Debugging (Failed) Instrumentation through sun.misc.Unsafe.defineAnonymousClass

defineAnonymousClass is a super handy method of the notorious sun.misc.Unsafe “escape hatch” in the JVM. defineAnonymousClass is used as a fast-path to define specialized anonymous classes which are not rigorously verified, are not loaded into a class loader (e.g. they exist only so long as you hold a reference to one, perhaps through an instance of an object of that type), and can have their constant pools lazily patched at load-time. For classes that do not need to be accessible from anywhere other than the class that defines them, defineAnonymousClass is a much faster way to load in a class. defineAnonymousClass is used under-the-hood to implement Lambdas, and we aggressively used it to implement¬†CROCHET.

One fun side-effect of defineAnonymousClass’ performance tweaks is that when you break verification of a class loaded through defineAnonymosuClass (for instance, if you are instrumenting classes with a JavaAgent, perhaps with ASM), you get a totally useless error message:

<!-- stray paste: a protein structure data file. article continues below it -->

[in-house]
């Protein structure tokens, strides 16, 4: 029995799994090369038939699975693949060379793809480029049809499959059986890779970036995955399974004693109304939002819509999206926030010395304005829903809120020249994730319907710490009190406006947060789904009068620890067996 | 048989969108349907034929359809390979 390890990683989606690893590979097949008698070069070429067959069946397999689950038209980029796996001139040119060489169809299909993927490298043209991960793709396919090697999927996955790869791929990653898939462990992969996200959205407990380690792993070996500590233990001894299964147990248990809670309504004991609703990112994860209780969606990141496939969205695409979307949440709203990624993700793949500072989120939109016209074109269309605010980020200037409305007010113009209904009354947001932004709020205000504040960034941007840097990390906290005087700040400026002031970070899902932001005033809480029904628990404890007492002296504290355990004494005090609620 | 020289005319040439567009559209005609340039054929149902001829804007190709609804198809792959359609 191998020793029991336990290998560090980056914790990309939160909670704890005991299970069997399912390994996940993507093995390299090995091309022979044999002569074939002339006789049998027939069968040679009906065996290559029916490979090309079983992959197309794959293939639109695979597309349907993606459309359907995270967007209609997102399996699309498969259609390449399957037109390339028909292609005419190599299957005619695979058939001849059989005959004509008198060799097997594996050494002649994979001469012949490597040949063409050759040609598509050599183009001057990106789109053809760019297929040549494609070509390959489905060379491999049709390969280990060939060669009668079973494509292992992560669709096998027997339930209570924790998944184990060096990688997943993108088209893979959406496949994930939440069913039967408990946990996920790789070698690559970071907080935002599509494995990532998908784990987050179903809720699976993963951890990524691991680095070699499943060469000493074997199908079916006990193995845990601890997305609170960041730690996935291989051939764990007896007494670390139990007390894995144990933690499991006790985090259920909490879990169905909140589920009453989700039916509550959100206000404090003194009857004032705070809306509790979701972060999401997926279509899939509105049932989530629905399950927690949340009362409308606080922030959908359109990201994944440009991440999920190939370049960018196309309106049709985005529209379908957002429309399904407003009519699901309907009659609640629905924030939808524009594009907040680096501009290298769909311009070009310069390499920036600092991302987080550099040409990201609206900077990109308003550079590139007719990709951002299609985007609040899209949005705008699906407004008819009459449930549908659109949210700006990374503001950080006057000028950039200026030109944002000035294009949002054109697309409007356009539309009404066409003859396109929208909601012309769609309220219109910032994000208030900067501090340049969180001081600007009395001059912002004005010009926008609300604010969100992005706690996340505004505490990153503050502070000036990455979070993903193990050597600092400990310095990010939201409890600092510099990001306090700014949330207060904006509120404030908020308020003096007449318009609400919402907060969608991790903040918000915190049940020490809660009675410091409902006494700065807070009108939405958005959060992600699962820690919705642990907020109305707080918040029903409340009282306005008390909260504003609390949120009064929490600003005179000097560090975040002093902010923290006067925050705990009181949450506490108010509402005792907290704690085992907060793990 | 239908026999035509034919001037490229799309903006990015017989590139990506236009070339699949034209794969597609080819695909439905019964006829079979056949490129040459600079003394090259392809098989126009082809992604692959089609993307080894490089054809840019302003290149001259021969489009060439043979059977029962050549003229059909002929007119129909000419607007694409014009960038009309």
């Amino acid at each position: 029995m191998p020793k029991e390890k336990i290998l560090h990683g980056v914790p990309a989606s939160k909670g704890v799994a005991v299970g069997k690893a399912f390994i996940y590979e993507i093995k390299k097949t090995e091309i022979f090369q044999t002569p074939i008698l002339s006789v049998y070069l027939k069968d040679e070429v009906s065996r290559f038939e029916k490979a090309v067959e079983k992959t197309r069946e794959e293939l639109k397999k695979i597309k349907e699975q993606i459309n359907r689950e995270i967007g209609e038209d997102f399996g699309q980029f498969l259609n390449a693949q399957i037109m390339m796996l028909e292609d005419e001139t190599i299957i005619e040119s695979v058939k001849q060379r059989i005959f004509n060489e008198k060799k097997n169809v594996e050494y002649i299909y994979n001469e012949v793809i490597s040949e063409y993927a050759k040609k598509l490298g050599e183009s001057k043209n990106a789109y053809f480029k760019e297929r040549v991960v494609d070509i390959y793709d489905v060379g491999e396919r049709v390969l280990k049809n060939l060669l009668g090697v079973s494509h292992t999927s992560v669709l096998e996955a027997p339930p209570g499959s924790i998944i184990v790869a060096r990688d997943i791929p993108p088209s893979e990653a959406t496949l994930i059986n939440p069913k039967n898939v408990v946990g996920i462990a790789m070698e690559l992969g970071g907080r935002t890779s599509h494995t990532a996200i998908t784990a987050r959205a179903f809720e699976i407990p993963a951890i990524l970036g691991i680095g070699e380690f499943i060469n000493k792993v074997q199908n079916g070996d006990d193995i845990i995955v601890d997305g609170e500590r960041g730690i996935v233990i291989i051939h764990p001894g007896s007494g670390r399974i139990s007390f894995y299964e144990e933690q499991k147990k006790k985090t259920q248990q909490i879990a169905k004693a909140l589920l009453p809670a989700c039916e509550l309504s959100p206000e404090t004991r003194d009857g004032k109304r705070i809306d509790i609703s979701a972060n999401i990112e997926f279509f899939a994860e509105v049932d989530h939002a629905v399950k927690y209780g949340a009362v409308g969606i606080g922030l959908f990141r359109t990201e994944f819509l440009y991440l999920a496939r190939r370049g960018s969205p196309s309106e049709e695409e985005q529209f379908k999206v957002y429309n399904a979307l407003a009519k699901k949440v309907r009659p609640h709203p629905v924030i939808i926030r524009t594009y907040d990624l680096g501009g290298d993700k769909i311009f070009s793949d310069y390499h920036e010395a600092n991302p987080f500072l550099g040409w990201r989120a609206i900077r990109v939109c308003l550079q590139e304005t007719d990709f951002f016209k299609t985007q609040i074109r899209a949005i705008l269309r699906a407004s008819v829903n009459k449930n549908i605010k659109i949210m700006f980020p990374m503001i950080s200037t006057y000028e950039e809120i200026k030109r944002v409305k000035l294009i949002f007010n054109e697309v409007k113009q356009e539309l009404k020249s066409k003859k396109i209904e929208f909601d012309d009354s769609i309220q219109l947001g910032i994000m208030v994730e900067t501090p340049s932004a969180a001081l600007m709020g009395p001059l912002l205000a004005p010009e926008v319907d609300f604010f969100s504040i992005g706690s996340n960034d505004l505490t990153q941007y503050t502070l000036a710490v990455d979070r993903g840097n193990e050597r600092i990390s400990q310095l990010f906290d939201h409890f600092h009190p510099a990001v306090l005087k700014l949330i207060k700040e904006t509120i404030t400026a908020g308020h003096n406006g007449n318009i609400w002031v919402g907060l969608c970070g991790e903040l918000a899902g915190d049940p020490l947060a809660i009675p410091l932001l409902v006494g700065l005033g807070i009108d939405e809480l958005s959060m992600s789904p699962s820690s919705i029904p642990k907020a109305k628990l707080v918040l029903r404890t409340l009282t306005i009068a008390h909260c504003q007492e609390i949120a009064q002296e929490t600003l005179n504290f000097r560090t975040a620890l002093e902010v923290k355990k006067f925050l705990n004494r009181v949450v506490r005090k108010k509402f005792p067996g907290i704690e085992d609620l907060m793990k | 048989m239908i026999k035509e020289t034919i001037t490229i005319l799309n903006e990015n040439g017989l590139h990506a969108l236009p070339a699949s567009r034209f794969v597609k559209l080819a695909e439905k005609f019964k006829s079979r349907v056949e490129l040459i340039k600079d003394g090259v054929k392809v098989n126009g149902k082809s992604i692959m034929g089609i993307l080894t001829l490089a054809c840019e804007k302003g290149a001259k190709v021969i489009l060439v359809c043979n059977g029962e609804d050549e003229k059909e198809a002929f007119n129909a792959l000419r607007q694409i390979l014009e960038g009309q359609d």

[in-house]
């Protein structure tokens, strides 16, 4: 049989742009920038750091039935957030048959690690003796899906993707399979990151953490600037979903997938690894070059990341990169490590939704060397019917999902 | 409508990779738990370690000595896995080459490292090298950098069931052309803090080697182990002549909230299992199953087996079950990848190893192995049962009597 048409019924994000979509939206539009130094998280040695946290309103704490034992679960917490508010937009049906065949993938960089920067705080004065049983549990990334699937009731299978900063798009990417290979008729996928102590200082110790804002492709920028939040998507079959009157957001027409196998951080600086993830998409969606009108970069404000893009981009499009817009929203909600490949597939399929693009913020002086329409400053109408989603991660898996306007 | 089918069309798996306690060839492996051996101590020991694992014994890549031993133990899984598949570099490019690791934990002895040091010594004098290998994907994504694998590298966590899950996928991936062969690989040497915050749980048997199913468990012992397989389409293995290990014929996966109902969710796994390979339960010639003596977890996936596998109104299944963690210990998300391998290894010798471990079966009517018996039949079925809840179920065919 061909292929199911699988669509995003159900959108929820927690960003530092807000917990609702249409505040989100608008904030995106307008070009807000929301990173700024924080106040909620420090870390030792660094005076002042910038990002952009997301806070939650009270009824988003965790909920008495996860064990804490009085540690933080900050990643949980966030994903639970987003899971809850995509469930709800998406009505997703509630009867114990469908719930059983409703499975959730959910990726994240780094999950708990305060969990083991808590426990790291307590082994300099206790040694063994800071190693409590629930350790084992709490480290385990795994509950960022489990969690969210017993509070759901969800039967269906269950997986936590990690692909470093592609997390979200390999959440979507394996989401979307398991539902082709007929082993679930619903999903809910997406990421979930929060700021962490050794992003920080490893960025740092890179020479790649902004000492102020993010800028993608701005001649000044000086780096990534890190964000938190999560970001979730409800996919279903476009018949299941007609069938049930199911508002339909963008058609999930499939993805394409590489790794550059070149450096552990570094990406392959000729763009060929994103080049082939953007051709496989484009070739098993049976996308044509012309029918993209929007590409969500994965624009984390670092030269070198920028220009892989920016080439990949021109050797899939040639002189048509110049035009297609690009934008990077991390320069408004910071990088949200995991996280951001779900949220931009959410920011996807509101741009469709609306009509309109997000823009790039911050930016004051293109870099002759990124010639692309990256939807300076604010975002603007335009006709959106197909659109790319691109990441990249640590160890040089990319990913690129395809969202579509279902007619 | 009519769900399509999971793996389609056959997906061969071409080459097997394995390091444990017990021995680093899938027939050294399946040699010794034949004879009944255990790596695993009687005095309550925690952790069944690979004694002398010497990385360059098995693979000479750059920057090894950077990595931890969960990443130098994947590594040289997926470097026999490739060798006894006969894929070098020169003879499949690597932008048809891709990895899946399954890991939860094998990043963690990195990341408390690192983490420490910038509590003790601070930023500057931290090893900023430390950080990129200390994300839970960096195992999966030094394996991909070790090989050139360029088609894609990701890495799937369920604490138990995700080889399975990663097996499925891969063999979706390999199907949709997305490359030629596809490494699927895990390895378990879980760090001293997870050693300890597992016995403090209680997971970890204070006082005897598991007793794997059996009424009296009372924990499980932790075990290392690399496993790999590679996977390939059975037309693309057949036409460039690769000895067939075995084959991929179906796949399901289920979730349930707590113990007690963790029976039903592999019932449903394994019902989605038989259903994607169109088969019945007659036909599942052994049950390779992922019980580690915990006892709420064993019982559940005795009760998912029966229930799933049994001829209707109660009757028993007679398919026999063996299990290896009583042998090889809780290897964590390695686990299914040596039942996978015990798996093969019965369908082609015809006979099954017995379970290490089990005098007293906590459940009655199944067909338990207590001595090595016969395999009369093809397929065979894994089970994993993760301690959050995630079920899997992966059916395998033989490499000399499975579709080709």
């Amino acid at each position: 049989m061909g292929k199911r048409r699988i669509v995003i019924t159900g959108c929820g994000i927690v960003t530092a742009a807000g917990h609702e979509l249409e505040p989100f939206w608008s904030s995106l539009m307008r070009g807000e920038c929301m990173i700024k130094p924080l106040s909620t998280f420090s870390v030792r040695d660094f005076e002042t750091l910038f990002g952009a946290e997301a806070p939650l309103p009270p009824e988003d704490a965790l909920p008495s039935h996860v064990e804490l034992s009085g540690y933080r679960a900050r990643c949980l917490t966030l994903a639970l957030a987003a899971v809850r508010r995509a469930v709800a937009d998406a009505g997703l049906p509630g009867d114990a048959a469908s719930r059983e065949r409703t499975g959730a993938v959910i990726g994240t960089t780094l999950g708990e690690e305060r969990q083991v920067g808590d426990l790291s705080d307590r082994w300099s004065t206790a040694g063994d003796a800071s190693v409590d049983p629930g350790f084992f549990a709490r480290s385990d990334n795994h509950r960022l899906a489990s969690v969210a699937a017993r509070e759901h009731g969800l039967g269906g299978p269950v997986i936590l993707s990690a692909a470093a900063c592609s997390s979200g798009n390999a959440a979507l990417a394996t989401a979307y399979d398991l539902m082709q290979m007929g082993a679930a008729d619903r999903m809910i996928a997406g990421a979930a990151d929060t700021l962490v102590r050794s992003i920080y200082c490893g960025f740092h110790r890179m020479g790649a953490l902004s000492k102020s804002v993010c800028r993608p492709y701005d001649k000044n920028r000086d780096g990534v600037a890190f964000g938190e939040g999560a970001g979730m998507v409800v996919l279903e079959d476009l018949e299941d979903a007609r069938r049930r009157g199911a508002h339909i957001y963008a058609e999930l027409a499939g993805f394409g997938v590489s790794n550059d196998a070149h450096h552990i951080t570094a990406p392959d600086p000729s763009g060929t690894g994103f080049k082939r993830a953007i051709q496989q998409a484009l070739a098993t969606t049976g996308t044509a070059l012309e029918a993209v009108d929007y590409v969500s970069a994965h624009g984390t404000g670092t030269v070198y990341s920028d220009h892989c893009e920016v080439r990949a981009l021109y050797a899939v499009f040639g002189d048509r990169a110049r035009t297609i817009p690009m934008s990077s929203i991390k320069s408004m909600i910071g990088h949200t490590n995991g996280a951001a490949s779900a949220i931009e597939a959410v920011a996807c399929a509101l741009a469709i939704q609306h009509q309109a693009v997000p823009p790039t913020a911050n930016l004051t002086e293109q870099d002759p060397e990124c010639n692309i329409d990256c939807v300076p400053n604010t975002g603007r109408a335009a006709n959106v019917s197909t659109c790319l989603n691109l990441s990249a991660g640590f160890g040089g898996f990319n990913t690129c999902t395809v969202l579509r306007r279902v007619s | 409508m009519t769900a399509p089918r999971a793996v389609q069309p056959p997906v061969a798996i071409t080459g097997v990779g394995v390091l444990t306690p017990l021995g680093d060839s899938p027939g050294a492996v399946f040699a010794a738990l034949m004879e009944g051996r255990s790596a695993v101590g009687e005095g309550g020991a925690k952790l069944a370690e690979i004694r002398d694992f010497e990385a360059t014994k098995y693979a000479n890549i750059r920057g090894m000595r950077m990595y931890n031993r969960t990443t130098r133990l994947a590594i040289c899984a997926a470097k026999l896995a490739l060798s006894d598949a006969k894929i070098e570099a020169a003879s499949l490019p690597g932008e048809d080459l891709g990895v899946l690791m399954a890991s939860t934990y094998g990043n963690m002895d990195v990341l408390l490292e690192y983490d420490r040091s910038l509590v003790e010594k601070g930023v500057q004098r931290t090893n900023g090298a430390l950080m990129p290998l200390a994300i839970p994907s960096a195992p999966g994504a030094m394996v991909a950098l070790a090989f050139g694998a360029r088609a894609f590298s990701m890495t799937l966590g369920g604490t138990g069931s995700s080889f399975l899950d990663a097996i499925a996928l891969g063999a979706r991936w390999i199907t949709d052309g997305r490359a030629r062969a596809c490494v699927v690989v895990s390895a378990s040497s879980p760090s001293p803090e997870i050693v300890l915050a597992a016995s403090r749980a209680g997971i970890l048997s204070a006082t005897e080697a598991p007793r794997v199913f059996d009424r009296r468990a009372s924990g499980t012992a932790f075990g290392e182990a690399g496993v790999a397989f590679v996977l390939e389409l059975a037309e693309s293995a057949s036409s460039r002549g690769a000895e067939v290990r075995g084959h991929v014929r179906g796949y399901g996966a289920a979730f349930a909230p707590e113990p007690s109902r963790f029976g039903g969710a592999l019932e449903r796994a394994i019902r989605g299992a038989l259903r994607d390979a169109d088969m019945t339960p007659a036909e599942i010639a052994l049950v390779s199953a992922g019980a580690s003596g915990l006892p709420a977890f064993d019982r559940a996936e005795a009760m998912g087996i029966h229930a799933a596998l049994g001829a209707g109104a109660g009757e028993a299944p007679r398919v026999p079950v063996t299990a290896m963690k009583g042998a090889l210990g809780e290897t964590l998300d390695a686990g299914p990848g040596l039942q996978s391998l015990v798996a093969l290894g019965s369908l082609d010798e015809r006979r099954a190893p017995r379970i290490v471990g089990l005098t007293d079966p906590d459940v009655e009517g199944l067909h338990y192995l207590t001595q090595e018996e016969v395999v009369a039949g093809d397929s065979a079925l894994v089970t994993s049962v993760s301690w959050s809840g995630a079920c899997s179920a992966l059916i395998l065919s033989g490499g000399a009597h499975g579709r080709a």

This is not helpful. If you use a fastDebug build of OpenJDK, then you can use the flags “-XX:+UnlockDiagnosticVMOptions -XX:+VerboseVerification”, which will produce a lot of output, ending up with something like:

Which can be enough to point you to the method that’s failing verification to help you figure out what the cause of the error is (in this case, it’s that my instrumentation is adding a reference to a class not loaded in a class loader that is within the scope of the anonymous class being defined).

Note also that due to a bug in OpenJDK versions 7 and 8, it is not possible to retransform lambdas using a java agent (thanks for the pointer, Katie!).